Money for Nothing?

May 11, 2022 | Daniel Kim, Research Associate

Two-line chart showing U.S. average weekly earnings, comparing base to real. Chart subtitle: Real wages have been trending lower since early 2021. Chart visual description: Left Y-axis shows U.S. Average Weekly Earnings, ranging from $850 to $1,150, and corresponds to light purple line. Right Y-axis shows U.S. Average Weekly Real Earnings, ranging from $360 to $405, and corresponds to slate line. X-axis is dates spanning May 2019 through March 2022, in 3-month increments. Chart data description: Both lines begin near each other, with average weekly earnings at $958 and real at $375 in May 2019. At the onset of the coronavirus pandemic, both increased sharply, with average weekly earnings peaking at $1,031 and real earnings at $403 in May 2020. Since then, the Average Weekly Earnings has continued to climb relatively steadily and as of March 2022, hit $1,099. However, inflation has impacted Average Weekly Real Earnings significantly and despite a few slight upticks since May 2020, have steadily decreased and as of March, are only at $382. Chart source: Bureau of Labor Statistics as of March 31, 2022. End chart description.

Uncertainty remains at the forefront for the U.S. consumer, with decades-high inflation exacerbated by supply chain bottlenecks and geopolitical conflicts triggering a sharp change in monetary policy. April CPI rose 8.3% year-over-year, down slightly from March’s 8.5% but still well above the Fed’s 2% target and the second highest print since 1982. Supply side dynamics, with consumers facing shortages from baby formula to custom kitchen deliveries, complicate the job of the Fed, whose tools only impact the demand side.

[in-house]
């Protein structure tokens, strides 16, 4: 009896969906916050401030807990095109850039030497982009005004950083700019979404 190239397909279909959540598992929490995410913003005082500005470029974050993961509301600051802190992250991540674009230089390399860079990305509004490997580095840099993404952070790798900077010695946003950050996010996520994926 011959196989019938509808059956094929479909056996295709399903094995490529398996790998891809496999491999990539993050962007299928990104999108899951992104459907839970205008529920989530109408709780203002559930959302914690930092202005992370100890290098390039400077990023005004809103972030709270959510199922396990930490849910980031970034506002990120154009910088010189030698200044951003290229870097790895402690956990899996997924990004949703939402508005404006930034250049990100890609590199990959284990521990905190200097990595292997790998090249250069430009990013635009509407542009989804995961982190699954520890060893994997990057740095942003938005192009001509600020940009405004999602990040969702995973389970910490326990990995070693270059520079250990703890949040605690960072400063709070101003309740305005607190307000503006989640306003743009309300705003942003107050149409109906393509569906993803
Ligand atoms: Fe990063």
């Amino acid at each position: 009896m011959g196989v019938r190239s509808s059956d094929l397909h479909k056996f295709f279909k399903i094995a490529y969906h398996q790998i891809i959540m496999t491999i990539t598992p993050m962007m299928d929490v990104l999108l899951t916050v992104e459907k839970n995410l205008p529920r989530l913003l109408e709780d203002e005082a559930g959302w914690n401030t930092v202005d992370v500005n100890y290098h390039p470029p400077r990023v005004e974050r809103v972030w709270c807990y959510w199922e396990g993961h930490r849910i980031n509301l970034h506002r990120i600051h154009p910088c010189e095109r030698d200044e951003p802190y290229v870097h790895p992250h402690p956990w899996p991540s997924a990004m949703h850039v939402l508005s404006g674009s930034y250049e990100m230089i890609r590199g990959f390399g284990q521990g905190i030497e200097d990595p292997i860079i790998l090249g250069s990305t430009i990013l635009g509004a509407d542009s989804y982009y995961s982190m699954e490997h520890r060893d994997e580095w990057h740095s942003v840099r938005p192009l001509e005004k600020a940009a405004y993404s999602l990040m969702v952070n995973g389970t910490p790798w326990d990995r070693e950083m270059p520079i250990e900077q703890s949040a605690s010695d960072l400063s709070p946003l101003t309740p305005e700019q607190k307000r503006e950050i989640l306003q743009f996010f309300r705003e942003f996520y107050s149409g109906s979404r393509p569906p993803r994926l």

Despite increases in nominal earnings in line with long-term trends, inflation has outpaced wage growth, resulting in a downtrend in real weekly earnings since early 2021. With job openings still far exceeding the number of unemployed workers, many sectors across the economy are looking to fill vacancies. While higher wages are one way to attract workers, the decline in real wages is unlikely to abate until inflationary pressures can be contained. Wage growth can be a double-edged sword, with higher wages helping the consumer but contributing to sustained inflation. As the Fed looks to engineer a soft landing, reining in inflation without tipping the economy into recession, health of the U.S. consumer will be key. So far, the U.S. consumer and the labor market remain strong, but there are many moving pieces and there is much more to be done to stabilize prices.

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The opinions expressed herein are those of Marquette Associates, Inc. (“Marquette”), and are subject to change without notice. This material is not financial advice or an offer to purchase or sell any product. Marquette reserves the right to modify its current investment strategies and techniques based on changing market dynamics or client needs.

Daniel Kim
Research Associate

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